India has finally got around to setting a regulatory framework for companies like Uber offering apps to hail taxis, recognizing them as intermediaries rather than as taxi operators.
But the rules will still place a lot of controls on the app services to ensure that the taxis and drivers meet a host of service and safety standards. Regulations requiring that drivers of app-based services have approved bank accounts would also ensure that they come under the country's tax net, which they have largely eluded.
The rules, posted to the website of the federal Ministry of Road Transport and Highways, come in the wake of a boom in ride-hailing services in the country, driven largely by large local companies like ANI Technologies, which operates the Ola service, and the entrance of multinational companies like Uber.
The app companies have attracted their share of controversy, particularly after a passenger in Delhi alleged in December that she was raped by an Uber driver. Well-funded Ola is also being investigated by the Competition Commission of India for its alleged 'predatory pricing' to ease out a smaller competitor.
The new rules are more or less in line with regulations set by the Delhi Transport Corporation when it asked ride-hailing companies to sign up under its revised Radio Taxi Scheme.
The ride-hailing companies, called on-demand transportation technology aggregators, will continue to require licenses and their drivers will require commercial driver licenses and also police verification.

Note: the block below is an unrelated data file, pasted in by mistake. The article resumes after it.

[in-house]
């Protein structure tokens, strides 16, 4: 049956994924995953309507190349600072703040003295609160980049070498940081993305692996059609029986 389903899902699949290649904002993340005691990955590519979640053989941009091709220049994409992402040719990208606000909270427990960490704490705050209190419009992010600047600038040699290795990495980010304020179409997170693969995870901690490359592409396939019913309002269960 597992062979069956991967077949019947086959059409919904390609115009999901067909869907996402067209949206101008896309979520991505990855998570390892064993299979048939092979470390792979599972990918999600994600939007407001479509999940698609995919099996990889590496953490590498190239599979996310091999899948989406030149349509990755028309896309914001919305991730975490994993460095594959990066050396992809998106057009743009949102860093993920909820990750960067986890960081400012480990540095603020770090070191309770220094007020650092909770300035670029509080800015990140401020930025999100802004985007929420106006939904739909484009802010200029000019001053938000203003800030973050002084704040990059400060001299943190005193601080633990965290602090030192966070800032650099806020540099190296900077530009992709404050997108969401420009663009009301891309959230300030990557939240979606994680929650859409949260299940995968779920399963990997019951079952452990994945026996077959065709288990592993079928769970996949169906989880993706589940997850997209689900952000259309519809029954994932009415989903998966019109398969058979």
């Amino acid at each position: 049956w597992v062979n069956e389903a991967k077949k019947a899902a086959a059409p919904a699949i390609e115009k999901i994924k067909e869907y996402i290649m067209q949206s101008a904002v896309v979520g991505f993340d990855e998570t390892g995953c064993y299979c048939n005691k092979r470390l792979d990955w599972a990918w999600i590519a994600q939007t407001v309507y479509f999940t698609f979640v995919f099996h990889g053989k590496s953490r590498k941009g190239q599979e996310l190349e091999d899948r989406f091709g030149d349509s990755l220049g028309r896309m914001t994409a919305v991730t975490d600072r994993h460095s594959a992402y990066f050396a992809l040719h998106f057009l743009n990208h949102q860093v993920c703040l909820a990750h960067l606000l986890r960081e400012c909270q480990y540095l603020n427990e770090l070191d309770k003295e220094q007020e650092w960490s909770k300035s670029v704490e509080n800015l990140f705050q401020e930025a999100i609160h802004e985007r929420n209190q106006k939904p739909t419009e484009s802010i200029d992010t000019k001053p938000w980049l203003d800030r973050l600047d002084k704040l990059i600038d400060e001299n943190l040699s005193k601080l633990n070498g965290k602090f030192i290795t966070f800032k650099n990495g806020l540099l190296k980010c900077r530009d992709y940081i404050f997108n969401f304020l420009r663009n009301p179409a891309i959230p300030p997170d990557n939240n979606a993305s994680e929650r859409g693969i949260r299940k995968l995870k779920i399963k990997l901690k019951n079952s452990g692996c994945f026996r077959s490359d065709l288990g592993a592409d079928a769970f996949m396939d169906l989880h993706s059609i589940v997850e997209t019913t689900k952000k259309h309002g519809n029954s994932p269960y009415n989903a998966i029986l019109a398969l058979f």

Besides running a round-the-clock call center, the aggregator has to ensure that all vehicles used have devices capable of tracking their location, for which the government will specify the standards at a later date, and also have emergency safety buttons. The apps will also have to provide riders features to share their location with at least two people close to them and the ability to contact the police in an emergency.
The rules also set working conditions for drivers, including requiring them to be allowed to work for multiple ride-hailing platforms. The ride-hailing companies cannot, for example, employ drivers or set minimum working hours for them.
Ola welcomed the advisory from the ministry and described it as a major step towards positively impacting the ecosystem that technology platforms like it have created. Uber said the guidelines were a significant step in the right direction as they "rightfully" distinguish between taxi operators and technology platforms. "We hope this new regulatory framework paves the way for similar progress in markets around the world," it added.
Ola on Tuesday launched its ride-sharing service, on the lines of UberPool, with the difference that it promises not to force users to ride with strangers but people of their "own social groups."